The regulations will prevent a new sewage treatment facility within the Lake Simcoe basin if the discharge will result in the addition of phosphorous loadings.
New facilities designed to manage stormwater from a new development within the Lake Simcoe basin would have to be built to the highest protection level specified in the MOE’s stormwater management planning and design manual.
This provision would not apply to the construction of new stormwater facilities that service existing development, or a new small infill development.
The MOE has worked with the individual municipalities to set limits for each of their facilities.
How the provincial plan will work with a $30-million, five-year federal initiative to ensure Lake Simcoe remains healthy remains to be seen.
It includes the creation of the Protect and Preserve the Environment of Lake Simcoe (PROPEL) committee. Its members will provide advice to Federal Environment Minister John Baird on how to distribute the funding.
The Lake Simcoe Clean-Up Fund is designed to support projects by all three levels of government.
“Ideally, from our perspective it would be best to work together (with Ottawa),” said Barrie MPP Aileen Carroll. “But, to be honest, the federal government isn’t exactly cosying up to us.
“I haven’t seen any roll-out (of funding), projects, etc. So we can’t wait for that.”
But Peter Van Loan, Conservative York-Simcoe MP, said the province should stop studying Lake Simcoe’s problems and take action.
“I call upon the provincial government to match the $30 million in federal funding the federal government announced last month to preserve and protect Lake Simcoe,” he said.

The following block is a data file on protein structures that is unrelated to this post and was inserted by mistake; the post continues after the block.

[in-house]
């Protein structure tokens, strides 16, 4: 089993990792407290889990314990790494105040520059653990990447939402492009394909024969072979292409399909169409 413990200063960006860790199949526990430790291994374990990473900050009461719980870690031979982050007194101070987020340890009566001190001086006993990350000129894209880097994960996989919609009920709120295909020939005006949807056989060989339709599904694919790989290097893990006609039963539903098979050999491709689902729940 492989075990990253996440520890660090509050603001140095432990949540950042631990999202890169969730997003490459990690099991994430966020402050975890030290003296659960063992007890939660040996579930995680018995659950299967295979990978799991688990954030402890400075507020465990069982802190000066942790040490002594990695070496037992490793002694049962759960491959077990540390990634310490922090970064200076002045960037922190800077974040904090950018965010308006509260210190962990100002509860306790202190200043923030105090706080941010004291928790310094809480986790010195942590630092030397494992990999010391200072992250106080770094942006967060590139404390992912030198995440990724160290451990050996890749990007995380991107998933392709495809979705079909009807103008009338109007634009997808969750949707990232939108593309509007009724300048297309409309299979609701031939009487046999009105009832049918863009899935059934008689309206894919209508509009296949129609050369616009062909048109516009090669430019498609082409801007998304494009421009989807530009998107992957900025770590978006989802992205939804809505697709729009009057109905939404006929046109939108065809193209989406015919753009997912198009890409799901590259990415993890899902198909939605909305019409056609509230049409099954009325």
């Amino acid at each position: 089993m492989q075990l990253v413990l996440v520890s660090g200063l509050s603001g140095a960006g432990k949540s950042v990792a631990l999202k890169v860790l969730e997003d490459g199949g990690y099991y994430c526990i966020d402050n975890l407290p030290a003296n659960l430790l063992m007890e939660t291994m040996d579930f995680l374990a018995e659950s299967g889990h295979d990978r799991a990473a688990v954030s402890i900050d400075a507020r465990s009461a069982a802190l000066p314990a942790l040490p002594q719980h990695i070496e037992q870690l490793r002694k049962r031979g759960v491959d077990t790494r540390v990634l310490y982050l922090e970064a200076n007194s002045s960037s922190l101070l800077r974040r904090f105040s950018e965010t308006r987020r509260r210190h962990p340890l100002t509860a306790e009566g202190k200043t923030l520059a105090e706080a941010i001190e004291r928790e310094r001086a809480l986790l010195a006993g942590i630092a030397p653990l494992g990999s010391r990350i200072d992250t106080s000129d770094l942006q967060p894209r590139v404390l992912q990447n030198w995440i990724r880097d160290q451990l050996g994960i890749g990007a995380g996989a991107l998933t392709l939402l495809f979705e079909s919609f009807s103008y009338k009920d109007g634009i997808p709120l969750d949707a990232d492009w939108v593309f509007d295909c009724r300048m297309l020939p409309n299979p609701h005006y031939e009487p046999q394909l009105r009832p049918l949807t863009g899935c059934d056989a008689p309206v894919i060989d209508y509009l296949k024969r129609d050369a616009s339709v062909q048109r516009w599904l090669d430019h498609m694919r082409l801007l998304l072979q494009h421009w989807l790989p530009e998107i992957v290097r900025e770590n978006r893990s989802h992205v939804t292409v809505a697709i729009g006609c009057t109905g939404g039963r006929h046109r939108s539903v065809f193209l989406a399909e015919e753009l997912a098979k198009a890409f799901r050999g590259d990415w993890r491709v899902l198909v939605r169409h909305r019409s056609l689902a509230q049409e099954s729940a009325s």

Last week, residents, community groups, stakeholders, and others made application for the first round of federal funding. Money will start flowing this year.
The Lake Simcoe Region Conservation Authority has already studied the Lake extensively, and identified dozens of physical remediation projects to improve the Lake Simcoe environment, requiring an investment of more than $100 million.
Other recent actions by Ottawa to protect Lake Simcoe’s environment include mandatory rules to protect the ecosystem from the threat of invasive species, a ban of dumping waste and sewage from watercraft, and a move to virtually ban phosphates in detergents.
The provincial initiative has been posted on the Environmental Registry for a 60-day period, during which the MOE will be consulting with communities in the basin to get their feedback and to ensure the final regulation appropriately limits discharges of phosphorus to the lake.
The Bill of Rights registry is at: www.ontario.ca/environmentalregistry. The registry number is 010-2246.
Run-off from urban, rural and agricultural uses in the Lake Simcoe watershed and airborne dust from sources inside and outside the basin are significant sources of phosphorus to the lake. The province will spend $850,000 for information and research to support reducing phosphorus loadings from other urban and agricultural sources, and to promote awareness of what people can do around their homes and workplaces to reduce their phosphorus footprint. The investments are:
• $500,000 to the Lake Simcoe Region Conservation Authority and academia to monitor, increase sampling coverage and frequency, assist in setting ecological targets, consolidate data and to identify the impacts of sources both inside and outside the Simcoe basin.
• $250,000 for a pilot study on the use of Phoslock, a product designed to remove phosphorus from waterways, in the inner drainage canal in the Holland Marsh, to limit loadings from the marsh.
• $100,000 for local environment groups to educate and encourage people in the Lake Simcoe basin to do the things that they can do to help reduce phosphorus loading such as using less fertilizer, picking up pet waste and disconnecting downspouts.